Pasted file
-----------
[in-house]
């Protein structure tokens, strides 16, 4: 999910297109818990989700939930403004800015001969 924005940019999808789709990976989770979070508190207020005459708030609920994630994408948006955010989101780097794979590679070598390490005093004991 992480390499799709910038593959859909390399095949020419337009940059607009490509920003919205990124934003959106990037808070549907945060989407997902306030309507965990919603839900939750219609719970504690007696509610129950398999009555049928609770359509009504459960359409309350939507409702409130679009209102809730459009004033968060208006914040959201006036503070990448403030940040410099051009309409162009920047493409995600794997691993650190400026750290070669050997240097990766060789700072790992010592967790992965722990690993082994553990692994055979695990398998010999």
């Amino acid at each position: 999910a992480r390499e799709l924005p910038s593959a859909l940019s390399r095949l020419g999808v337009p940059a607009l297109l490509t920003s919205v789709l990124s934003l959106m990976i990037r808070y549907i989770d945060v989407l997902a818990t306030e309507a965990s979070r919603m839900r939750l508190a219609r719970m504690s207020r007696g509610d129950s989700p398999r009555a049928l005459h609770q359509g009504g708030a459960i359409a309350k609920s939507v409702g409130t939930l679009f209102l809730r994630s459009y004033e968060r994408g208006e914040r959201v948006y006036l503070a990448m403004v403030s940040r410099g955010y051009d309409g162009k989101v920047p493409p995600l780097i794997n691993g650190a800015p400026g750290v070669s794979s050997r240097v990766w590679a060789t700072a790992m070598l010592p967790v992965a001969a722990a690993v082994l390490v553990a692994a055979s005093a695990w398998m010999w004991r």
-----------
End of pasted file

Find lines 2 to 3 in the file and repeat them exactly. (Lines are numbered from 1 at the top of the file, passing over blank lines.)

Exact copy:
């Protein structure tokens, strides 16, 4: 999910297109818990989700939930403004800015001969 924005940019999808789709990976989770979070508190207020005459708030609920994630994408948006955010989101780097794979590679070598390490005093004991 992480390499799709910038593959859909390399095949020419337009940059607009490509920003919205990124934003959106990037808070549907945060989407997902306030309507965990919603839900939750219609719970504690007696509610129950398999009555049928609770359509009504459960359409309350939507409702409130679009209102809730459009004033968060208006914040959201006036503070990448403030940040410099051009309409162009920047493409995600794997691993650190400026750290070669050997240097990766060789700072790992010592967790992965722990690993082994553990692994055979695990398998010999």
């Amino acid at each position: 999910a992480r390499e799709l924005p910038s593959a859909l940019s390399r095949l020419g999808v337009p940059a607009l297109l490509t920003s919205v789709l990124s934003l959106m990976i990037r808070y549907i989770d945060v989407l997902a818990t306030e309507a965990s979070r919603m839900r939750l508190a219609r719970m504690s207020r007696g509610d129950s989700p398999r009555a049928l005459h609770q359509g009504g708030a459960i359409a309350k609920s939507v409702g409130t939930l679009f209102l809730r994630s459009y004033e968060r994408g208006e914040r959201v948006y006036l503070a990448m403004v403030s940040r410099g955010y051009d309409g162009k989101v920047p493409p995600l780097i794997n691993g650190a800015p400026g750290v070669s794979s050997r240097v990766w590679a060789t700072a790992m070598l010592p967790v992965a001969a722990a690993v082994l390490v553990a692994a055979s005093a695990w398998m010999w004991r």